This Nebula-nominated debut novel covers a lot of ground, exploring the ethics of for-profit medicine and the morality of drug piracy in near-future North America altered by climate change, but it’s the secondary narrative, about the subtle awakening of an artificial mind to its own autonomy, that truly resonates. Paladin is an indentured robot partnered with Eliasz, a military agent tasked with tracking down a pharmaceutical pirate, and newly awakening to their own autonomy. Eliasz, who seems to be struggling with repressed homosexual urges, finds himself drawn to the power of the robot’s metallic musculature, an attraction that grows into something like lust when he learns that the scrap of human brain tissue powering Paladin’s facial recognition programming came from a female donor. Questions of consent and power dynamics power are at play in this truly unusual relationship.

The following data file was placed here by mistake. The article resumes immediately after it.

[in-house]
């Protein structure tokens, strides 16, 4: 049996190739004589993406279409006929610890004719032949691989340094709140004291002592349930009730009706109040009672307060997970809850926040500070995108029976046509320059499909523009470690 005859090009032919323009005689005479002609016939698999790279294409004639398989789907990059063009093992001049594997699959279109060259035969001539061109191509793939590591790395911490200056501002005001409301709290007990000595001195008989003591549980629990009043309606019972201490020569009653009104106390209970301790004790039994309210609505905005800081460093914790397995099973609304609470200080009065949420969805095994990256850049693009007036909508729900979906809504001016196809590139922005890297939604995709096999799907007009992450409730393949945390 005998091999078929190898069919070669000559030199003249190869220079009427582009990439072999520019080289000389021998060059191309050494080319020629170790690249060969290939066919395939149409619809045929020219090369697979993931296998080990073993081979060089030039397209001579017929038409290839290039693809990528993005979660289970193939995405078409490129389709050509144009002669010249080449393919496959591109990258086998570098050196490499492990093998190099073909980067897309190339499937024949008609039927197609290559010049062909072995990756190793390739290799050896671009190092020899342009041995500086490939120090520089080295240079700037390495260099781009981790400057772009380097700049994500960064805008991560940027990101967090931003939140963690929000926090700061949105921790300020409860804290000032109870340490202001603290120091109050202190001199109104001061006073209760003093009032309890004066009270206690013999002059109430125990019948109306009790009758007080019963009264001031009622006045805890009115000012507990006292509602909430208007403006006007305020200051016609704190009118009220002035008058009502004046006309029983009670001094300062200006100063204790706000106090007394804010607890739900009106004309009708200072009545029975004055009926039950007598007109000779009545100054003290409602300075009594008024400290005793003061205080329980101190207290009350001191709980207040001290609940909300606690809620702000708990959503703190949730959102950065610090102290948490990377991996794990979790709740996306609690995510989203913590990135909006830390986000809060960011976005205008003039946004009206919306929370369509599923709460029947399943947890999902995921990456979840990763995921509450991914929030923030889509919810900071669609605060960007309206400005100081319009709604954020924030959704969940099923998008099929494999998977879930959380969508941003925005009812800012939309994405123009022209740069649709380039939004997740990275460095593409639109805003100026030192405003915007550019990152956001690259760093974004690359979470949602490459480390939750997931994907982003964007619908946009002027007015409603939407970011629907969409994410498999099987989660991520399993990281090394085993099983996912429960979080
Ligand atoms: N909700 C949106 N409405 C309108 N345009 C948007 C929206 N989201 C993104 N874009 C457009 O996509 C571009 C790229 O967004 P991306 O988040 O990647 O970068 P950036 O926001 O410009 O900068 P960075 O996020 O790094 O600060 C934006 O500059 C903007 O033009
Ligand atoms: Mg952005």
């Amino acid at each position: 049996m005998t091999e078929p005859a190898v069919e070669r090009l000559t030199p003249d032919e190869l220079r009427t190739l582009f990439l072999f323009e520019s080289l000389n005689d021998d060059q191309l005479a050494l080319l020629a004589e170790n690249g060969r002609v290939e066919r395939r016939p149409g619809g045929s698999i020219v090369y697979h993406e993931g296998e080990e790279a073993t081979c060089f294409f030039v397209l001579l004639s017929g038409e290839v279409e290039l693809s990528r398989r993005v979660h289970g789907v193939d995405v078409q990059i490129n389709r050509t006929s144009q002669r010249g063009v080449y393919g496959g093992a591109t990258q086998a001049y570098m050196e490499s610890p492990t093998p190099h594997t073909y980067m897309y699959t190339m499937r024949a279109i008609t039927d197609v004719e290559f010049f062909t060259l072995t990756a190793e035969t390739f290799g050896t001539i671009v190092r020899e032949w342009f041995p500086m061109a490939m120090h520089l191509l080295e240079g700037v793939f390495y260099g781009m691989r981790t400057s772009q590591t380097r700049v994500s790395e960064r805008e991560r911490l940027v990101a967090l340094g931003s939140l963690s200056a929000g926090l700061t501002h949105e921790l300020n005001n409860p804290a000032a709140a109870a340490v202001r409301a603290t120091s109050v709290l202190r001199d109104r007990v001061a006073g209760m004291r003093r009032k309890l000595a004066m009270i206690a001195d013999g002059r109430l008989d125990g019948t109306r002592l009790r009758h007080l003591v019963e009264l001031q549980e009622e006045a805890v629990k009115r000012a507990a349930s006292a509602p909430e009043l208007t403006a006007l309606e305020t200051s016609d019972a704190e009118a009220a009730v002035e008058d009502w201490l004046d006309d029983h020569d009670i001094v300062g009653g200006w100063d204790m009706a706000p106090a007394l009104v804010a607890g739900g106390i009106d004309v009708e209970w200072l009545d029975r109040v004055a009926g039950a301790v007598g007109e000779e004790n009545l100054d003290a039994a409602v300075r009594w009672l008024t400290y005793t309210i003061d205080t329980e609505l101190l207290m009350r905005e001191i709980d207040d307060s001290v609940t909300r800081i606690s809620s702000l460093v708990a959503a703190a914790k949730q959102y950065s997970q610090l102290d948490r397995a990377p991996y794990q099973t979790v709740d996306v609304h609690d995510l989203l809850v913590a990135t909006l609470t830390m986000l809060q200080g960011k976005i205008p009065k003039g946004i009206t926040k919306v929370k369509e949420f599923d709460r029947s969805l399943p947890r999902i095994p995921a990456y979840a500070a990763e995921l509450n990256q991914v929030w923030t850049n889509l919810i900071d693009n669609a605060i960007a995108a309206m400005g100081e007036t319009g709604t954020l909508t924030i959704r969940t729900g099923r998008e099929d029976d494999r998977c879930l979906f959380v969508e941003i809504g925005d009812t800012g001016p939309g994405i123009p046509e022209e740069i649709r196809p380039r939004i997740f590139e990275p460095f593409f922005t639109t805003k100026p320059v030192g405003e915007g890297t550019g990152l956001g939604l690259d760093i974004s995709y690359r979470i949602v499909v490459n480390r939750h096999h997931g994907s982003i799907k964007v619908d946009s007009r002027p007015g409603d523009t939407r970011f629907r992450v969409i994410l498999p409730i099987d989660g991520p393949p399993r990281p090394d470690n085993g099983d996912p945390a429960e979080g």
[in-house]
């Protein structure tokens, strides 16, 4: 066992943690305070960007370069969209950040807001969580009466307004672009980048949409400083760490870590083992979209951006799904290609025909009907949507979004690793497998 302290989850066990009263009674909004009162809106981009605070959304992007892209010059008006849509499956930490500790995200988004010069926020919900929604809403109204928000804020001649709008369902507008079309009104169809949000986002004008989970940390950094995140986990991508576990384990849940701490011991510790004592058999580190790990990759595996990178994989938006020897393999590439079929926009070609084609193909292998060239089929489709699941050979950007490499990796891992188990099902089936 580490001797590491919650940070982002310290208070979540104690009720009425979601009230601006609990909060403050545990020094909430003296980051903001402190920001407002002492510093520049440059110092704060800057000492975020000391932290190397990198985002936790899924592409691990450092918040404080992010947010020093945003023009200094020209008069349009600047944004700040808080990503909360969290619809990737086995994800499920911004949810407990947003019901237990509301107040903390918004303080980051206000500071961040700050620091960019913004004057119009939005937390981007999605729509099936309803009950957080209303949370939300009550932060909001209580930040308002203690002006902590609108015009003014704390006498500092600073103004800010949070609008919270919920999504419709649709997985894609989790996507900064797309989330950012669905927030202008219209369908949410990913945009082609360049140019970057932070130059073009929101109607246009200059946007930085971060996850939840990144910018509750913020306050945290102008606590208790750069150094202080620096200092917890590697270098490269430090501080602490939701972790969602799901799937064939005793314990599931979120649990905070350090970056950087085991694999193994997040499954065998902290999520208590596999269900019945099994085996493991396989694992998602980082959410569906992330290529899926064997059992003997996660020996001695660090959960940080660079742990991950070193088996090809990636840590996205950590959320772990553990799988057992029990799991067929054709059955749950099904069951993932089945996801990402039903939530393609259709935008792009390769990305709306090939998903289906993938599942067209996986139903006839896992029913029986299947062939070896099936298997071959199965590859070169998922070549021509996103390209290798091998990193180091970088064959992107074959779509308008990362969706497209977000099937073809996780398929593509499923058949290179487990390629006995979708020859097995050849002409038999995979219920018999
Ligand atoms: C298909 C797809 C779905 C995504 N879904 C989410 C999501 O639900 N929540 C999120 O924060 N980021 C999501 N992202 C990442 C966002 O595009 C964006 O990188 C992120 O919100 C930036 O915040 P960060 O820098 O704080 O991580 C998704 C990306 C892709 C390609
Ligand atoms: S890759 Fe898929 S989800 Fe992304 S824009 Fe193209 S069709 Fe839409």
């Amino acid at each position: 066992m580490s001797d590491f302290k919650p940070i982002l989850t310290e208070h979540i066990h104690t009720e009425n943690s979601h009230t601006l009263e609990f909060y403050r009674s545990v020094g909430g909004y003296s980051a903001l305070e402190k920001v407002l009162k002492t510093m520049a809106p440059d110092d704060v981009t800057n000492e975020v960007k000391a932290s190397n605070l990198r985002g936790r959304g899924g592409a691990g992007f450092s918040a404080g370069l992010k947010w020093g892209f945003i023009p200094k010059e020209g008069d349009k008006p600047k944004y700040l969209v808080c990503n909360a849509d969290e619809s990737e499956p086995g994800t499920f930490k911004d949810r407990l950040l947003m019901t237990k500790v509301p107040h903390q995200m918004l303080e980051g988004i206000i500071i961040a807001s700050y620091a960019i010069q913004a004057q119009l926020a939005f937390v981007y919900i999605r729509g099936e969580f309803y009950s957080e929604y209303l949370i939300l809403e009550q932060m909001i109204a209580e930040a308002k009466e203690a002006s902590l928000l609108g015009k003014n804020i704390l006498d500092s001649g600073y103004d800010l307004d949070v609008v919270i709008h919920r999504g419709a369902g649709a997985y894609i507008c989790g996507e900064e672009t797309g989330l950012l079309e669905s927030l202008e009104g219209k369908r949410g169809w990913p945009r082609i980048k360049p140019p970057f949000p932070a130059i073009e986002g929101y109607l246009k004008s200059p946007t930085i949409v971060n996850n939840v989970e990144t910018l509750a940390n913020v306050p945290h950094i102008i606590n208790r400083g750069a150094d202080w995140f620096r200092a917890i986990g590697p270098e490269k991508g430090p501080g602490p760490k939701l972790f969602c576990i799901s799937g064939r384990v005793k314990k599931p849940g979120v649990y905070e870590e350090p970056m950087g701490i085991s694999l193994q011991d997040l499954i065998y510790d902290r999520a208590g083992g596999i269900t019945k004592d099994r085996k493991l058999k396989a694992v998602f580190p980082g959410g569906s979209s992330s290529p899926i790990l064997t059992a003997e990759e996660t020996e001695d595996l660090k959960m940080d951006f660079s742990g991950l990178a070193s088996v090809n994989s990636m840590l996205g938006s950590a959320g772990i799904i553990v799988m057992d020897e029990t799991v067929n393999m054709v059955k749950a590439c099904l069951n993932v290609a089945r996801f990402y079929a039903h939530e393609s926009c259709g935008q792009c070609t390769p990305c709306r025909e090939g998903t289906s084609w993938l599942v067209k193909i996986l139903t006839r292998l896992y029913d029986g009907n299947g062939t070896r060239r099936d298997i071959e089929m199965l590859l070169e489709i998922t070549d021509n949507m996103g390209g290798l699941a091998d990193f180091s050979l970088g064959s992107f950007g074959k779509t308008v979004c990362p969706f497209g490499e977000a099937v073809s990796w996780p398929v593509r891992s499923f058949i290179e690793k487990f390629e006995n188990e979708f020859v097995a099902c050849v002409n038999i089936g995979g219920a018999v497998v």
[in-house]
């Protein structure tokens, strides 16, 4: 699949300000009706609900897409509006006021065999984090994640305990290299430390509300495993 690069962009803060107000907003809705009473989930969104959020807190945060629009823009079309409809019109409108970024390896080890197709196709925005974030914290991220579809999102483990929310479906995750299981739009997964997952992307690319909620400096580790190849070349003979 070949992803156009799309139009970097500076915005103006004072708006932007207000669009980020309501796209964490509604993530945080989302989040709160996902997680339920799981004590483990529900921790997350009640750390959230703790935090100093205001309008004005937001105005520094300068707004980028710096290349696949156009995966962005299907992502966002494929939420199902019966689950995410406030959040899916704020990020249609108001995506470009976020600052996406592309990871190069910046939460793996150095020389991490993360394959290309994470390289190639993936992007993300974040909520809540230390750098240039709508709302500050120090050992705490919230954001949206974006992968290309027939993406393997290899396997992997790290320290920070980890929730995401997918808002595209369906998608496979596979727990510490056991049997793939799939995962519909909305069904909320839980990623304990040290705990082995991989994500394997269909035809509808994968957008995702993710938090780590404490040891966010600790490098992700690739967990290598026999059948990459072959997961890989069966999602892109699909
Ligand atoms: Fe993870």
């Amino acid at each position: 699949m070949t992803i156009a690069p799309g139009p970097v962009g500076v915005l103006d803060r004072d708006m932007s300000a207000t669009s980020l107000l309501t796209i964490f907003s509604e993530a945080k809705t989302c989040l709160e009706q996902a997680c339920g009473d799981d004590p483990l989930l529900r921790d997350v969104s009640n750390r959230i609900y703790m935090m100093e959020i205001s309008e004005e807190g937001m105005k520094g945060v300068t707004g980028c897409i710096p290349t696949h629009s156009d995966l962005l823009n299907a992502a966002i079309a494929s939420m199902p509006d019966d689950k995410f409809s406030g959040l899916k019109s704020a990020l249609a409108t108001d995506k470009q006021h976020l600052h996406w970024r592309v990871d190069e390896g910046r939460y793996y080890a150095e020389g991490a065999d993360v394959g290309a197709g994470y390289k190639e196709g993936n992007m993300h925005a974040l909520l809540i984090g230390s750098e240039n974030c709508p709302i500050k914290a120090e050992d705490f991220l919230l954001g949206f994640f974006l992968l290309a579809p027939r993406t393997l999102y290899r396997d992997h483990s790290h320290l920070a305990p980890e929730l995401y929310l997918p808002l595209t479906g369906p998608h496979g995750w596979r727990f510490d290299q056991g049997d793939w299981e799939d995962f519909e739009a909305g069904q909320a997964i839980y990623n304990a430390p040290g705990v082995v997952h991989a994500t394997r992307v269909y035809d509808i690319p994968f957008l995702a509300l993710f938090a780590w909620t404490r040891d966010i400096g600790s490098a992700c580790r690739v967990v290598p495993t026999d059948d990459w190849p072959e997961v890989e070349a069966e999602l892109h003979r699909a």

Cinder, by Marissa Meyer
In this retelling of Cinderella, Cinder Linh is a cyborg mechanic in a far-future pan-Asian empire. As a cyborg, Cinder has no rights, all of her income going to supporting her bitter step-mother and two step-sisters. She meets the emperor’s son, Kai, when he asks her to fix an old robot. It turns out that someone has tampered with the robot, which results in a sort of murder mystery plot. Cinder and Kai enact their forbidden romance in stolen moments, and she is always aware he may divine her cyborg nature and reject her. Often the robot or the cyborg stands in for other inequalities: racial prejudice, poverty, religious divisions. The cyborg is not quite human, just like [insert slur here], and Cinder highlights the trope.